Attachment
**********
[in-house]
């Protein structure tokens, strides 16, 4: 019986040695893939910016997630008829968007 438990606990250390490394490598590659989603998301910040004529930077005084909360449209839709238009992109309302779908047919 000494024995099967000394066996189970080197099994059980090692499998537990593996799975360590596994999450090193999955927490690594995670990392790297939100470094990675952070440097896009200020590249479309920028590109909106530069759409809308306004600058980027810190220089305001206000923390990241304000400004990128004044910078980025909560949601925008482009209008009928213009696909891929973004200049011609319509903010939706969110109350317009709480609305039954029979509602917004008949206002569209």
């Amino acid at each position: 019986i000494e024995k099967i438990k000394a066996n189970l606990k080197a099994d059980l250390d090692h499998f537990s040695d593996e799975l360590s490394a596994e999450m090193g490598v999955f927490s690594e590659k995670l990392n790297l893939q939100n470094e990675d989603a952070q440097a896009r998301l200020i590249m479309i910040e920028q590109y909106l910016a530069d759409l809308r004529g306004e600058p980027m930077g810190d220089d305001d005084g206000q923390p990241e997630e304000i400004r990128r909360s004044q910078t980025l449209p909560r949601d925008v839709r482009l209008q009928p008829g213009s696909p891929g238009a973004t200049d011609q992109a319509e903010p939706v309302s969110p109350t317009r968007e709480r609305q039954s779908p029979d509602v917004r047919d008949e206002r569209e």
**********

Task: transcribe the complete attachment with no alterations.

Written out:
[in-house]
């Protein structure tokens, strides 16, 4: 019986040695893939910016997630008829968007 438990606990250390490394490598590659989603998301910040004529930077005084909360449209839709238009992109309302779908047919 000494024995099967000394066996189970080197099994059980090692499998537990593996799975360590596994999450090193999955927490690594995670990392790297939100470094990675952070440097896009200020590249479309920028590109909106530069759409809308306004600058980027810190220089305001206000923390990241304000400004990128004044910078980025909560949601925008482009209008009928213009696909891929973004200049011609319509903010939706969110109350317009709480609305039954029979509602917004008949206002569209």
């Amino acid at each position: 019986i000494e024995k099967i438990k000394a066996n189970l606990k080197a099994d059980l250390d090692h499998f537990s040695d593996e799975l360590s490394a596994e999450m090193g490598v999955f927490s690594e590659k995670l990392n790297l893939q939100n470094e990675d989603a952070q440097a896009r998301l200020i590249m479309i910040e920028q590109y909106l910016a530069d759409l809308r004529g306004e600058p980027m930077g810190d220089d305001d005084g206000q923390p990241e997630e304000i400004r990128r909360s004044q910078t980025l449209p909560r949601d925008v839709r482009l209008q009928p008829g213009s696909p891929g238009a973004t200049d011609q992109a319509e903010p939706v309302s969110p109350t317009r968007e709480r609305q039954s779908p029979d509602v917004r047919d008949e206002r569209e």